"I suppose he'll come up here again," said the mother; but to this Kate made no answer. "He is to sleep at Father Marty's I fancy, and he can hardly do that without paying us a visit."

"The days are short and he'll want all his time for the boating," said Kate with a little pout.

"He'll find half-an-hour, I don't doubt. Shall you be glad to see him, Kate?"

"I don't know, mother. One is glad almost to see any one up here. It's as good as a treat when old Corcoran comes up with the turf."

"But Mr. Neville is not like old Corcoran, Kate."

"Not in the least, mother. I do like Mr. Neville better than Corcoran, because you see with Corcoran the excitement is very soon over. And Corcoran hasn't very much to say for himself."

"And Mr. Neville has?"

"He says a great deal more to you than he does to me, mother."

"I like him very much. I should like him very much indeed if there were no danger in his coming."

"What danger?"


"That he should steal your heart away, my own, my darling, my child." Then Kate, instead of answering, got up and threw herself at her mother's knees, and buried her face in her mother's lap, and Mrs. O'Hara knew that that act of larceny had already been perpetrated.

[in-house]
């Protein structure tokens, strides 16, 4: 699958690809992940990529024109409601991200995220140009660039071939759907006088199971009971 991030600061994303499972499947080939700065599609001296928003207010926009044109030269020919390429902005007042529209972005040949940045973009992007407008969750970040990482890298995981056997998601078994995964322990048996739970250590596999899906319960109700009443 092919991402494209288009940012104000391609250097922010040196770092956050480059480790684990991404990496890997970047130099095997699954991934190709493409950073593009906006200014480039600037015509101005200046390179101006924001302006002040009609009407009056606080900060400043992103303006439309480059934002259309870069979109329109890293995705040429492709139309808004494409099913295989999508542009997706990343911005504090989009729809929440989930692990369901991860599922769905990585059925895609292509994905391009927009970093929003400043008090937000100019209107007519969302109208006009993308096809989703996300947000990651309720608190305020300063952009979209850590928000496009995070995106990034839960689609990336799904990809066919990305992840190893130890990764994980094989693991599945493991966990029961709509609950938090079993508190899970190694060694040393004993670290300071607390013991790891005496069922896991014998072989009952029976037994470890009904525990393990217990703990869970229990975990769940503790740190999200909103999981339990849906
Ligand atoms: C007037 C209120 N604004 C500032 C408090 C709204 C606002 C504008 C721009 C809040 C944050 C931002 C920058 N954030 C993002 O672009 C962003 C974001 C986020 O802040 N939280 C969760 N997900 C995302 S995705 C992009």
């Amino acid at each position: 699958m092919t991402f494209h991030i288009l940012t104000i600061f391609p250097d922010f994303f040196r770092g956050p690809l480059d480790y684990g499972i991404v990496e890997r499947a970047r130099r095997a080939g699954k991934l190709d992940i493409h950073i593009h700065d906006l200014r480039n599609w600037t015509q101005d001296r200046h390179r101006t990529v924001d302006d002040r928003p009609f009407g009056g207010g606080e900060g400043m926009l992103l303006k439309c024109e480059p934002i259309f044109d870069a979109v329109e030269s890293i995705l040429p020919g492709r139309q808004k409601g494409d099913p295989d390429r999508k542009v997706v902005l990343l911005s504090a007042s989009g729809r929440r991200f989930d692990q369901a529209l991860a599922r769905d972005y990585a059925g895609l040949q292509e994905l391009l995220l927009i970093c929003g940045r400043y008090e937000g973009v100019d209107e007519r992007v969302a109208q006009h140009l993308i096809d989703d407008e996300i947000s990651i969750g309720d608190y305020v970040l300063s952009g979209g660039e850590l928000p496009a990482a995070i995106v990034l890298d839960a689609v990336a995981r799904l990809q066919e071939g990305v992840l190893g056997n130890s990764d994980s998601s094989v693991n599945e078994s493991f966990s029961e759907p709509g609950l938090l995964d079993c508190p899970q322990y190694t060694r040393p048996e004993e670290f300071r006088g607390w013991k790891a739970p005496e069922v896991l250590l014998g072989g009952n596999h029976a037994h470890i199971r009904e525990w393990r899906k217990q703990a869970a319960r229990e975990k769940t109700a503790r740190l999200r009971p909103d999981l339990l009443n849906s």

And how should it have been otherwise? But of such stealing it is always better that no mention should be made till the theft has been sanctified by free gift. Till the loss has been spoken of and acknowledged, it may in most cases be recovered. Had Neville never returned from Scroope, and his name never been mentioned by the mother to her daughter, it may be that Kate O'Hara would not have known that she had loved him. For a while she would have been sad. For a month or two, as she lay wakeful in her bed she would have thought of her dreams. But she would have thought of them as only dreams. She would have been sure that she could have loved him had any fair ending been possible for such love; but she would have assured herself that she had been on her guard, and that she was safe in spite of her dreams. But now the flame in her heart had been confessed and in some degree sanctioned, and she would foster it rather than quench it. Even should such a love be capable of no good fortune, would it not be better to have a few weeks of happy dreaming than a whole life that should be passionless? What could she do with her own heart there, living in solitude, with none but the sea gulls to look at her? Was it not infinitely better that she should give it away to such a young god as this than let it feed upon itself miserably? Yes, she would give it away;--but might it not be that the young god would not take the gift?

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